Everyone is attractive to someone. The fact that you are a VP recruiting firm is a little scary. Reading these articles makes me thankful to be an employer who hired me based on my experience and capabilities not my looks. I hope no one that works for you reads your blogs or if that do that they have the gall to file a complaint. THINK BEFORE YOU WRITE, Happy 25th Anniversary to the Internet!!!
Actually Sara, I’ve been promoted to President, and my entire staff reads the blog daily. And they think this post has merit. I’m not saying I hire based on attractiveness, I’m saying if you don’t think it’s a factor you’re naive.
I saw something on tv a few years ago where a male manager commented that when interviewing he judged women who didn’t wear/use make up to be not making an effort.
How you present yourself is still a factor as it affects how people react to you, and that will have a long term impact.
That is the same for both men and women, but there is more of a “code” or uniform for men.
For the most part, I have to agree that attractiveness does play a part in success, but it’s a double edge sword. You have to find a balance. There are completely separate standards held for men and women. Women have to look put together and work just as hard, if not harder to succeed. I’m attractive, petite and don’t look my age. So I feel I always have to have my “A” game when it comes to first impressions so that people take me seriously. I have great work ethics and it’s gotten around within my community, but I can never for a second allow myself to become complacent.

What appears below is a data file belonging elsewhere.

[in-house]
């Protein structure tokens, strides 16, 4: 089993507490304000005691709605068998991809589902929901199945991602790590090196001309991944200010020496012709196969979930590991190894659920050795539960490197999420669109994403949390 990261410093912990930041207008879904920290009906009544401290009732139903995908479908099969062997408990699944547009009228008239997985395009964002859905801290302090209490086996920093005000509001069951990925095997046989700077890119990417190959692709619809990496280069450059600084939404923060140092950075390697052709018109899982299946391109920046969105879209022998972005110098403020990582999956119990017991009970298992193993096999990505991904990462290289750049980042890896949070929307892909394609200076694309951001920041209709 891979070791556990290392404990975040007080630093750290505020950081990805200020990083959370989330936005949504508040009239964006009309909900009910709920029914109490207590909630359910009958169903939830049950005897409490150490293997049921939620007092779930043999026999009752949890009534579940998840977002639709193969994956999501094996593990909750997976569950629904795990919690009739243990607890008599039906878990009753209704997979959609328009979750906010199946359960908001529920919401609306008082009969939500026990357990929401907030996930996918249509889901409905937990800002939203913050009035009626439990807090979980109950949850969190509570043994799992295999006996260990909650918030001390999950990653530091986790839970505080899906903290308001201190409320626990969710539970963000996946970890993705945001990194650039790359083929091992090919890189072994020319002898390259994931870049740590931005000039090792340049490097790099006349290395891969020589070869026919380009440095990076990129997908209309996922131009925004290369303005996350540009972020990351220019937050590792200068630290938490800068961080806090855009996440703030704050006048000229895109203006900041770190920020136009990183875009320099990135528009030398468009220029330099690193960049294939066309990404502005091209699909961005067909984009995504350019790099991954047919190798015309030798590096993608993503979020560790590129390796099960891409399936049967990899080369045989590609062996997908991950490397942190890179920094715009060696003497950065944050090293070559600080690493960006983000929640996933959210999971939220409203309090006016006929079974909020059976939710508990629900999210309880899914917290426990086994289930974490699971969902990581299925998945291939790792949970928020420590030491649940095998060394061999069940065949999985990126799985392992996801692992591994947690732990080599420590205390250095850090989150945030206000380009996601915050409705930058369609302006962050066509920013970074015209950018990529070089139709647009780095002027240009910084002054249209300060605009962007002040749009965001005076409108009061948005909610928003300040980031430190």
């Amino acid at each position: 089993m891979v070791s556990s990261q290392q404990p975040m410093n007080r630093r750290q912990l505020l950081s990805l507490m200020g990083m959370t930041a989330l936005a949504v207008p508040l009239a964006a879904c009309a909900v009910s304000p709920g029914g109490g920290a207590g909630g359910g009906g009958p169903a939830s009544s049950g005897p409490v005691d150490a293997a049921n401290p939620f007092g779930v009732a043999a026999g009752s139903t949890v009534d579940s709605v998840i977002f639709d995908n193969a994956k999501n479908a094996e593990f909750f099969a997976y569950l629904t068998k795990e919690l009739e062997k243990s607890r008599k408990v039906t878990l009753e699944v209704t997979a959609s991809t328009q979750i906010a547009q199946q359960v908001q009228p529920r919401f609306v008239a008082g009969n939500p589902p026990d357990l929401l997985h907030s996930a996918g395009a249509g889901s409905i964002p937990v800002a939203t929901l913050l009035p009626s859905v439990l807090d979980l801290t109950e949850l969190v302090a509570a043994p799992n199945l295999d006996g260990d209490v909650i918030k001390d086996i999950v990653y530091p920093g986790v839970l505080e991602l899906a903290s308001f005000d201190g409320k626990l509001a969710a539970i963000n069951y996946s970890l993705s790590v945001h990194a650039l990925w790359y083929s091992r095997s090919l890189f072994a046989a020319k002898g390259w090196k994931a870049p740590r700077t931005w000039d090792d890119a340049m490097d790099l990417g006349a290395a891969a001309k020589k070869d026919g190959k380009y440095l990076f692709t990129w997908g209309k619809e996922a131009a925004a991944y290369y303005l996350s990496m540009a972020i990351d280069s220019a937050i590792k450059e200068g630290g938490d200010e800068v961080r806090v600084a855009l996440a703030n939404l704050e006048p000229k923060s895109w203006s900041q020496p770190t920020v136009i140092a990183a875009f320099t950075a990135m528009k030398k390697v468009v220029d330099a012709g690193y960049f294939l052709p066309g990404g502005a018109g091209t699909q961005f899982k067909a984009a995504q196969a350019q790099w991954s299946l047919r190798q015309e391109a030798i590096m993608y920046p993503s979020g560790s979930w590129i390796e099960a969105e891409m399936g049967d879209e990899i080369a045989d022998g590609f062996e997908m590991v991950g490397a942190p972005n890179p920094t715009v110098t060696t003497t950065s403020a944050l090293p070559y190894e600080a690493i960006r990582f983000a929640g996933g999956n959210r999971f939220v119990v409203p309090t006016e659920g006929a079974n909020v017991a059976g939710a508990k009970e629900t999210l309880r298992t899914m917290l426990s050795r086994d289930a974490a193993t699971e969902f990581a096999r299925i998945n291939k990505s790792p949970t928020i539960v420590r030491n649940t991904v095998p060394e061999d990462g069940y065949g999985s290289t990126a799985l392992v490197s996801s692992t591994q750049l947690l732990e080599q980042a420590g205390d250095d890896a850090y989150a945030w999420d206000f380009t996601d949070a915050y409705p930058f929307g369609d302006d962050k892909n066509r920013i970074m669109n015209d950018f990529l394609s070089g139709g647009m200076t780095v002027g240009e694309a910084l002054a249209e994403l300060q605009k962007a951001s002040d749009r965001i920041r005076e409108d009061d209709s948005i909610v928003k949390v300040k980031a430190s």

Oooh something to get my opinions flying on a Monday morning! So I’m not sold 100% on any stance on this, but I will say in previous positions I felt like my looks were held against me. I was just a pretty face and not taken seriously for a long time. I had to work extra hard to overcome the pretty face syndrome. It wasn’t my fault, I wasn’t overdoing it with the beauty tools or anything crazy, but the owner of the company and my manager would always say “I wish Kristina would do sales, she has the look for sales.” Seeing that I worked with a bunch of women and no one was saying that about the other women I worked with it put me in a weird position. Fast forward to my current job in the corporate setting, I can’t help, but notice the women in high roles are attractive and if not attractive at least very well put together… every. single. day.
On the other hand I think it comes back to the environment. I hired for a steel company years ago and anytime they were looking for someone to work in the office where the guys on the floor would see her fairly often they would specifically ask for an uggo. It would always catch me off guard, but they assumed if it wasn’t an attractive lady that the employees wouldn’t be distracted.
I think it’s part of the package. Women who are attractive have to work harder I think to be taken seriously.
I’m not sure I agree,
Speaking as an employer I have hired women on multiple occasions ALWAYS based on their ability to complete the job required I would also NEVER promote someone based op on their looks, after all why would anyone risk the stability of their company on a “pretty face”.
In one aspect you point does stand and that’s sales, Attractive sales women (and men) tend to close sales more often than us plain faced few but even so if I was looking to internally hire a sales manager and had an attractive sales woman selling 50 services a day and a plain sales woman selling 20 services a day I would still promote based on experience and proven ability to fill the new role..
This is an interesting topic, I look forward to seeing the other opinions.